The Congolization Movement

Creating spaces where artists related to the Congolese diaspora can freely tell their side of the story.

An image of Nganji Laeh.

On January 17th, a group of local artists (Pitcho Womba Konga, Fredy Massamba, Badi Ndeka, Caroline Dujardin, Kamanda Milele, Lety Kangaka, Jack Rémy, Karim Kalonji, Christian Levo, Malkia Mutiri and myself) pulled off “the Action” in L’Horloge Du Sud, better known as the Afro-European cultural spot in the center of Brussels. The date was chosen carefully to launch the “Congolization” artistic movement while remembering the assassination of Patrice Lumumba (he was murdered by a conspiracy of the Belgian and American governments along with General Mobutu). Pitcho Womba Konga, myself and all our cultural partners wanted to promote more than ever spaces where artists related to the Congolese diaspora could freely tell their side of the story.

Patrice Lumumba (center) in 1960 in Brussels. Image via Wikimedia Commons.

Three main attractions were in place :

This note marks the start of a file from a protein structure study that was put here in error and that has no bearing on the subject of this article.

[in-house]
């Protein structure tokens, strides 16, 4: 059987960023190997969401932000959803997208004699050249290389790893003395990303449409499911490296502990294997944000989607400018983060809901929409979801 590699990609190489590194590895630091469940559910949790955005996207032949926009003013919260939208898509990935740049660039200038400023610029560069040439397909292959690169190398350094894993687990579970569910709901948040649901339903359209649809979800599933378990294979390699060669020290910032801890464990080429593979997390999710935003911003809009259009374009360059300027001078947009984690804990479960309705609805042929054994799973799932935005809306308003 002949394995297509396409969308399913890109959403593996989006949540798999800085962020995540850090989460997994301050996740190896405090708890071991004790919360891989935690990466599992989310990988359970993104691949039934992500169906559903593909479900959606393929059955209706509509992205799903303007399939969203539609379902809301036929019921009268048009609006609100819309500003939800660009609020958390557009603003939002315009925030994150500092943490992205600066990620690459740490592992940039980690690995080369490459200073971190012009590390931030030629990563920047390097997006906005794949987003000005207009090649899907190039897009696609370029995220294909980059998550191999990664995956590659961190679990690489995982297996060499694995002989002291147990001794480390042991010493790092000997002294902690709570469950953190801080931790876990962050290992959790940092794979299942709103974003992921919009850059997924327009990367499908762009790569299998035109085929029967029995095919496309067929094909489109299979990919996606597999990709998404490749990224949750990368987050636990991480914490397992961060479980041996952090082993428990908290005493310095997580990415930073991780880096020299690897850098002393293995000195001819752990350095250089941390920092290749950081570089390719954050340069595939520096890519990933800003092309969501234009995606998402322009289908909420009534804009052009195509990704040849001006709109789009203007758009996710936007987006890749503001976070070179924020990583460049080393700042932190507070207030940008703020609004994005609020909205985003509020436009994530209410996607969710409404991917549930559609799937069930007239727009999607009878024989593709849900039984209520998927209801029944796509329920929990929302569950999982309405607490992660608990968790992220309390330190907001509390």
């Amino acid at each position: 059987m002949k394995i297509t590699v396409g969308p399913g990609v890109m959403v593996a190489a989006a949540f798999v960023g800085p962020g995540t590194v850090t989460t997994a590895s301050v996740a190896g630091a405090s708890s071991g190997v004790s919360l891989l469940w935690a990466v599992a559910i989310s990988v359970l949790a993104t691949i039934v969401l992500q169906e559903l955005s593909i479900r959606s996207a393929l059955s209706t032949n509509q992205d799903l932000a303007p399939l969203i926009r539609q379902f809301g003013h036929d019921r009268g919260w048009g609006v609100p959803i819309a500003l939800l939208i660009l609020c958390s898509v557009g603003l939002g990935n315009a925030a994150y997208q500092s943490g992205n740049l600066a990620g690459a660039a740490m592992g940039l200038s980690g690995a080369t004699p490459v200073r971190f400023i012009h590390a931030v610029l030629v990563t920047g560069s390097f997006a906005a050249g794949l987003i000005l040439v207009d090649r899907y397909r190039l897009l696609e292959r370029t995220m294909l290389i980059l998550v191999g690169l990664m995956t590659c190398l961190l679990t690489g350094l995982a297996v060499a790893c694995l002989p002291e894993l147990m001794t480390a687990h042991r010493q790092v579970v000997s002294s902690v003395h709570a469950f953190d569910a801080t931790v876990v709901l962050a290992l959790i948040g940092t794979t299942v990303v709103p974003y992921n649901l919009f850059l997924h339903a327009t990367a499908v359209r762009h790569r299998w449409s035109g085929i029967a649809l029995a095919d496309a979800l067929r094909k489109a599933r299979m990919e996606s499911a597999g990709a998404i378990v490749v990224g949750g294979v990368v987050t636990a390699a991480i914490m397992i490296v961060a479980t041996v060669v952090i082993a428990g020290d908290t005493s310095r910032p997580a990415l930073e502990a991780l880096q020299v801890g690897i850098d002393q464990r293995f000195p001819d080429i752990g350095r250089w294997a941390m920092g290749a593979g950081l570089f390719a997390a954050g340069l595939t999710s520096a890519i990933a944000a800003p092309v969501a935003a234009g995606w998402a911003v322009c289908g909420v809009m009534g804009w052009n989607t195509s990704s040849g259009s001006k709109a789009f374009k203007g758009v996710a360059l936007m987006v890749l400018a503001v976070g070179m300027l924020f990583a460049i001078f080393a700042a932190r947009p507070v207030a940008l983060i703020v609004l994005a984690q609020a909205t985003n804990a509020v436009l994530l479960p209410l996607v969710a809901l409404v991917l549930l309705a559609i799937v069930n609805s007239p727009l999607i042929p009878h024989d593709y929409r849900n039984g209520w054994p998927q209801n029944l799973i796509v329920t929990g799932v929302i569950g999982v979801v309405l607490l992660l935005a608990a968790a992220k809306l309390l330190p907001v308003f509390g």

1. The photo exhibition “Faits Divers, from Leopoldville to Kinshasa” with mixed photos from my selection and from the Royal Museum for Central Africa’s collection to help Belgo-Congolese communities deal with their past and move forward.

2. While remembering the 53rd anniversary of Patrice Lumumba’s assassination, we celebrated in our own way his universal legacy with a vibrant actualised version of Lumumba’s famous June 30th, 1960 independence speech. The words of that speech were personified by black, white and mixed-race actors. We concluded the “new” speech by paying homage to Nelson Mandela and all the freedom fighters with the call and response “Amandla !”, “Awethu!” Watch a video of “The Action”:

3. Afterwards, Badi Banx and Fredy Massamba moved the crowded L’Horloge Du sud with their thematic related songs. In the video “The Action” (above), beside extracts from the speech, you can hear Fredy’s call for “Unity” in Africa. The N.G.O. Coopération Education Culture (CEC) had installed an audio system with many headphones allowing anyone to listen to extracts from books recently written by Africans or/and about Africa.

“Congolisation” is a movement that joins forces with Africans and Europeans interested in allowing each one to tell freely her/his version of a story. In other words, The Action that took place on January 17, 2014 at L’Horloge Du Sud marked the importance of shining a cultural new light on the African diaspora in general and the Congolese diaspora in particular.

Further Reading

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